Friday, October 21, 2011

A Journal of Tomatos and a Bird of Giant Proportions....

Many people I know who are into gardening ( and much better at it than I) keep a Garden Journal.

That Garden journal looks different depending on the gardener; Some are just little snips of information scrawled across pages, some are beautiful diary entries in wavy script chronicling everything from the choosing of heirloom carrot seeds to the recipes those carrots will later become.

My Garden journal (if it existed in hard copy) would like be of the first type and would consist of two random notes about how to better grow lettuce next year (and how to avoid trying to eat it once it has bolted...cause... ya, that was nasty) and the rest would be about tomatoes.

Oh how I loved growing tomatoes this year.

I made more mistakes than any one need ever know and the things I learned along the way could fill a notebook surely.  There are so many things I'd do differently next year:

(Largely, creating a planter box for them ....the cracked black tree pots leaned ramshackle against my house looked a little white trash I dare say)

I will choose different varieties, learn how to spray them for aphids, prune them properly and actually water them like I'm supposed to....oh and the tiny .99 cages I bought them were a joke. They literally heaved them out of the pots and threw them was crazy.

But many things I will keep the same:
 Their position in the yard was good, keeping them in the garage until the first weekend of June was good....even the tree pots were good.
Kevin can pick the spiders out of them.....Coco helping to water them...and Billy check on their progress every day when they are first seedlings in the windowsill in March... those things were all really good. Those things can all stay.

Next year I'll try to remember to get out there and pick all the tomatoes while the sun is still up, unlike this year where I found myself in the dark, having been alerted that a frost was coming; groping about in the vines, praying that the giant brown spiders had ...traveled south for the winter? I don't know....and hoping I got them all safely inside.

I'll also probably try to find a day to process all of them OTHER than the same day I'm trying to prepare Turkey dinner for everyone. stove top had to work pretty hard to accommodate the blanching pot and I didn't get to enjoy the wonder of peeling all those tomato skins while I had so many other pressing concerns, like setting the table for the guest shortly arriving....

Oh but there is magic in blanching and peeling a tomato isn't there?

I suppose the best story that came out of the garden this year would have to be the one that actually walked right out of the garden... on long taloned feet.

I had the seventeen pots all positioned under the kitchen windows and one sunny afternoon at the end of september I opened the windows and startled something that becan making a rummaging and ruckus in the tangle of vines below the window sill. I started scanning frantically for what creature could've snuggled down into the plants and kept expecting to see a squirrel or chipmunk or even a skunk hop out from among the vines and scoot out the yard....

Only that didn't happen. I was still intent on scanning the pots right below the window when I heard a terrific hissing noise coming from few feet away.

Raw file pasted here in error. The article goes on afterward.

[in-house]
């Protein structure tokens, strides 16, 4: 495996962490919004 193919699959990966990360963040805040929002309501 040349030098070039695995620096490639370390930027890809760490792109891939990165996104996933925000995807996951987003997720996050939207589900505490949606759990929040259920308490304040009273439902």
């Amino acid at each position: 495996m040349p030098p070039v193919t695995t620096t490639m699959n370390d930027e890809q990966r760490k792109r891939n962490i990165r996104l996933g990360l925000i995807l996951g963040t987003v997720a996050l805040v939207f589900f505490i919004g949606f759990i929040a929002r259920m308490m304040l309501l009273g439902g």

and no it was not a snake.... it was this strange giant bird.... over 2 feet tall and absolutely terrifying to me.

I screamed and Ava burst into tears.

It was just that kind of moment when you are not expecting to find a pterodactyl in your garden bed....and then you do.

The evil bird started bobbing it's gross long neck and hissing at us with it's long pointy beak and only Kevin was actually brave enough to go outside and take pictures of it.

What the heck is it? Where did it come from ? ... New Zealand?????

I had never seen such a bird before, although I found out a day later that it was actually a type of egret (an American Bittern) apparently native to my area....
my area being the central prairie swamps geographically  in my area... not the suburbs I live in....

Somehow knowing it was just a normal bird didn't diminish the terror of it I felt and even seeing it's image in the "Birds of Alberta" handbook made my heart palpitate just a little.

Who knew I had a blind irrational terror of water-dwelling, carnivorous, migratory birds...

Maybe I'm just afraid of the one with the evil eyes that was lounging in my tomato plants....

It was quite the adventure anyway....

Tomato Plant Gardening in general was a happy adventure and as the last few green bulbs ripen in a bowl on the counter I guess the next stage of the adventure will be to think up some fabulous ways to  use them over the cold winter months. I'll be able to pull them out and make sauce, soup and salsa and all the while it will taste like the sunny days of my backyard when the grass was green, the air was gentle and enormous, exotic birds of prey swooped in to visit...

and I might just try some fried green tomatoes tomorrow for lunch...


  1. Fried green tomatoes were a treat when we were kids, & my Dad loved them!
    Enjoyed all you shared here today....but the bird??? Yup! I would have shrieked right with you!!!

  2. Nanny & I are trying to figure out how she can comment on your blog!

  3. Oh how I miss you Miss Ashley! I always felt as though your blogs were something right out of my life and I always enjoyed reading them. I pray that you are well and enjoying family and the school year. I would love to connect! Hugs and blessings to you and yours!



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